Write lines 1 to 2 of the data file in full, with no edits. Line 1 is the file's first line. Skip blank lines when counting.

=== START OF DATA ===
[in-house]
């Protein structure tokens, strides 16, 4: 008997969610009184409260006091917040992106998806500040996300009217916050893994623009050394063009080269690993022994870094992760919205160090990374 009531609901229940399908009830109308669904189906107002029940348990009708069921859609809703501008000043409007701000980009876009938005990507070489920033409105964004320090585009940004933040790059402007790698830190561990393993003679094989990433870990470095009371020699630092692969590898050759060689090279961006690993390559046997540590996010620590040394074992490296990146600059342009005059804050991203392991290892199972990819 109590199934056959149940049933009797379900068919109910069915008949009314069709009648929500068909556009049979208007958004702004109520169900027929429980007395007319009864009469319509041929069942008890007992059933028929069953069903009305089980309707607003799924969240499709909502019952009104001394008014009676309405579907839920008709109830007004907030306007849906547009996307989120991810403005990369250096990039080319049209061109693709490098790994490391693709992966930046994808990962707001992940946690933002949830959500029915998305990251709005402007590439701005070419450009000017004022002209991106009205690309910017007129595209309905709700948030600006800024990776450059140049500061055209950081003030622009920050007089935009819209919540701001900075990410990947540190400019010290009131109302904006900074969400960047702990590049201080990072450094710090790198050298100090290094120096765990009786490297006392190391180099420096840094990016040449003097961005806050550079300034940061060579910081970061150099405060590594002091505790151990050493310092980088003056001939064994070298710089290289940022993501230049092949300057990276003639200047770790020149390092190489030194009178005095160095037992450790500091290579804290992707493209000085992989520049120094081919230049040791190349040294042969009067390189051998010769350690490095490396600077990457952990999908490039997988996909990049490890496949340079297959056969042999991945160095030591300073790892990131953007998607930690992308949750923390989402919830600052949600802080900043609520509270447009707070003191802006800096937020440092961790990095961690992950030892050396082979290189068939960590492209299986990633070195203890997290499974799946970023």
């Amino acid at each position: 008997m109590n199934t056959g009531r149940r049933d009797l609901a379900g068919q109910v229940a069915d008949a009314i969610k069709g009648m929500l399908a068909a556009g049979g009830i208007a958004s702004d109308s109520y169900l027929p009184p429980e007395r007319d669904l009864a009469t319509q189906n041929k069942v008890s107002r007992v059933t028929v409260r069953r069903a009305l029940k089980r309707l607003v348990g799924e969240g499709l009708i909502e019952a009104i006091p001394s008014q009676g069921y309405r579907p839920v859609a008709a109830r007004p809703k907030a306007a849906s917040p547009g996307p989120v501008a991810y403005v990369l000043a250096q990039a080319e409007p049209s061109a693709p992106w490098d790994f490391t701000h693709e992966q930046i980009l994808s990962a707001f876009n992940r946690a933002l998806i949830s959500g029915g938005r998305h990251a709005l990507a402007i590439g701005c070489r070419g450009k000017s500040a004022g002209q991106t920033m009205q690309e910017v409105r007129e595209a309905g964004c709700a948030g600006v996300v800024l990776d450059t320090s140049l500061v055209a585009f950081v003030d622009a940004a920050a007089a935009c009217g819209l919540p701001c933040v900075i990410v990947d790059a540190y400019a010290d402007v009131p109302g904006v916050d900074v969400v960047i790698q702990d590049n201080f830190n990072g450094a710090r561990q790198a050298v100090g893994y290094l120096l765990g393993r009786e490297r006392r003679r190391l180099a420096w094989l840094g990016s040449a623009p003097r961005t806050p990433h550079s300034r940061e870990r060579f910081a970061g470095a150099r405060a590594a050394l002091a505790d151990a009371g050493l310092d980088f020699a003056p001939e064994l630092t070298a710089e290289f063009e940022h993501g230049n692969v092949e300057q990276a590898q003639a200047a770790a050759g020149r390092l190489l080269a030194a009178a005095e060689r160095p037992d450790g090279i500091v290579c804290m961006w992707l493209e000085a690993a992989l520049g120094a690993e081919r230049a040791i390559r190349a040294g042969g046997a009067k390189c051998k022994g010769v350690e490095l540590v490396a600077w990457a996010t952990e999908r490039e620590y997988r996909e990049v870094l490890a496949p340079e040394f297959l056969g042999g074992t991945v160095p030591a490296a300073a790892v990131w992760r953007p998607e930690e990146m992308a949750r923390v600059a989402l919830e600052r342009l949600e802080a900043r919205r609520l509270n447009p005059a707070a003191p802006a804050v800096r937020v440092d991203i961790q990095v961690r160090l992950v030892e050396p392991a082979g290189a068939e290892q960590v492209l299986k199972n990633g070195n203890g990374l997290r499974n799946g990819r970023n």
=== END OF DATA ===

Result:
[in-house]
């Protein structure tokens, strides 16, 4: 008997969610009184409260006091917040992106998806500040996300009217916050893994623009050394063009080269690993022994870094992760919205160090990374 009531609901229940399908009830109308669904189906107002029940348990009708069921859609809703501008000043409007701000980009876009938005990507070489920033409105964004320090585009940004933040790059402007790698830190561990393993003679094989990433870990470095009371020699630092692969590898050759060689090279961006690993390559046997540590996010620590040394074992490296990146600059342009005059804050991203392991290892199972990819 109590199934056959149940049933009797379900068919109910069915008949009314069709009648929500068909556009049979208007958004702004109520169900027929429980007395007319009864009469319509041929069942008890007992059933028929069953069903009305089980309707607003799924969240499709909502019952009104001394008014009676309405579907839920008709109830007004907030306007849906547009996307989120991810403005990369250096990039080319049209061109693709490098790994490391693709992966930046994808990962707001992940946690933002949830959500029915998305990251709005402007590439701005070419450009000017004022002209991106009205690309910017007129595209309905709700948030600006800024990776450059140049500061055209950081003030622009920050007089935009819209919540701001900075990410990947540190400019010290009131109302904006900074969400960047702990590049201080990072450094710090790198050298100090290094120096765990009786490297006392190391180099420096840094990016040449003097961005806050550079300034940061060579910081970061150099405060590594002091505790151990050493310092980088003056001939064994070298710089290289940022993501230049092949300057990276003639200047770790020149390092190489030194009178005095160095037992450790500091290579804290992707493209000085992989520049120094081919230049040791190349040294042969009067390189051998010769350690490095490396600077990457952990999908490039997988996909990049490890496949340079297959056969042999991945160095030591300073790892990131953007998607930690992308949750923390989402919830600052949600802080900043609520509270447009707070003191802006800096937020440092961790990095961690992950030892050396082979290189068939960590492209299986990633070195203890997290499974799946970023």